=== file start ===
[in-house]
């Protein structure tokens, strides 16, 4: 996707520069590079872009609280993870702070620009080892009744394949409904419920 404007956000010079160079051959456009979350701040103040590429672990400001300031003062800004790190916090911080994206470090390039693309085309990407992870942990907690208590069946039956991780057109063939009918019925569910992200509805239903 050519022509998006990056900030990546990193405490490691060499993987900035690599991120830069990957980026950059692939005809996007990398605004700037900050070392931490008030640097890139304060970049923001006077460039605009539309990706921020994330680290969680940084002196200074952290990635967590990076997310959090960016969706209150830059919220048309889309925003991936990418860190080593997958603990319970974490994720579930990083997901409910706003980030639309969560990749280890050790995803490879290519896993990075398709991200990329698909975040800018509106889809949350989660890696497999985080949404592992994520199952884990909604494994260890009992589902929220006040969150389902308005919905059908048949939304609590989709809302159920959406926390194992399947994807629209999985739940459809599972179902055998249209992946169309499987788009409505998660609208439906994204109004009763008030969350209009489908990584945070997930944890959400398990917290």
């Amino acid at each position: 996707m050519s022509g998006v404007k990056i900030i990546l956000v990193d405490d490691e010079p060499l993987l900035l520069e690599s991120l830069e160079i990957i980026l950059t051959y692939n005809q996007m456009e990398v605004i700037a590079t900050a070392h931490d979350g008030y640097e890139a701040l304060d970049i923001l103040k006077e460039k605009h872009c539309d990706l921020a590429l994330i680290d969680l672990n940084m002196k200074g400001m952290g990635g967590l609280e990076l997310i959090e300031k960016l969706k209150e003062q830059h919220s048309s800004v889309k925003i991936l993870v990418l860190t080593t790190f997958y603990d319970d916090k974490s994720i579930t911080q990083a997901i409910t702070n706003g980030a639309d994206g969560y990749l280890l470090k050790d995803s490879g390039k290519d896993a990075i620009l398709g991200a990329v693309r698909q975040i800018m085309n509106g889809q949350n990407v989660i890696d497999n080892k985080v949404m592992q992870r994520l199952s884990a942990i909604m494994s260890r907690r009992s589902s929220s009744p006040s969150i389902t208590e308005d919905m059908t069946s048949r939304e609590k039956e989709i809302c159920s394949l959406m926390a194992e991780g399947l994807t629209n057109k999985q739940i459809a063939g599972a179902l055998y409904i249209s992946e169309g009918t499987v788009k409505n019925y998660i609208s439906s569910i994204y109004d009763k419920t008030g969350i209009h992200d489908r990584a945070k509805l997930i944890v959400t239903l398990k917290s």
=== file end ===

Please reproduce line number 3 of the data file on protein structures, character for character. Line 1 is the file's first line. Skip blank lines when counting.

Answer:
């Amino acid at each position: 996707m050519s022509g998006v404007k990056i900030i990546l956000v990193d405490d490691e010079p060499l993987l900035l520069e690599s991120l830069e160079i990957i980026l950059t051959y692939n005809q996007m456009e990398v605004i700037a590079t900050a070392h931490d979350g008030y640097e890139a701040l304060d970049i923001l103040k006077e460039k605009h872009c539309d990706l921020a590429l994330i680290d969680l672990n940084m002196k200074g400001m952290g990635g967590l609280e990076l997310i959090e300031k960016l969706k209150e003062q830059h919220s048309s800004v889309k925003i991936l993870v990418l860190t080593t790190f997958y603990d319970d916090k974490s994720i579930t911080q990083a997901i409910t702070n706003g980030a639309d994206g969560y990749l280890l470090k050790d995803s490879g390039k290519d896993a990075i620009l398709g991200a990329v693309r698909q975040i800018m085309n509106g889809q949350n990407v989660i890696d497999n080892k985080v949404m592992q992870r994520l199952s884990a942990i909604m494994s260890r907690r009992s589902s929220s009744p006040s969150i389902t208590e308005d919905m059908t069946s048949r939304e609590k039956e989709i809302c159920s394949l959406m926390a194992e991780g399947l994807t629209n057109k999985q739940i459809a063939g599972a179902l055998y409904i249209s992946e169309g009918t499987v788009k409505n019925y998660i609208s439906s569910i994204y109004d009763k419920t008030g969350i209009h992200d489908r990584a945070k509805l997930i944890v959400t239903l398990k917290s």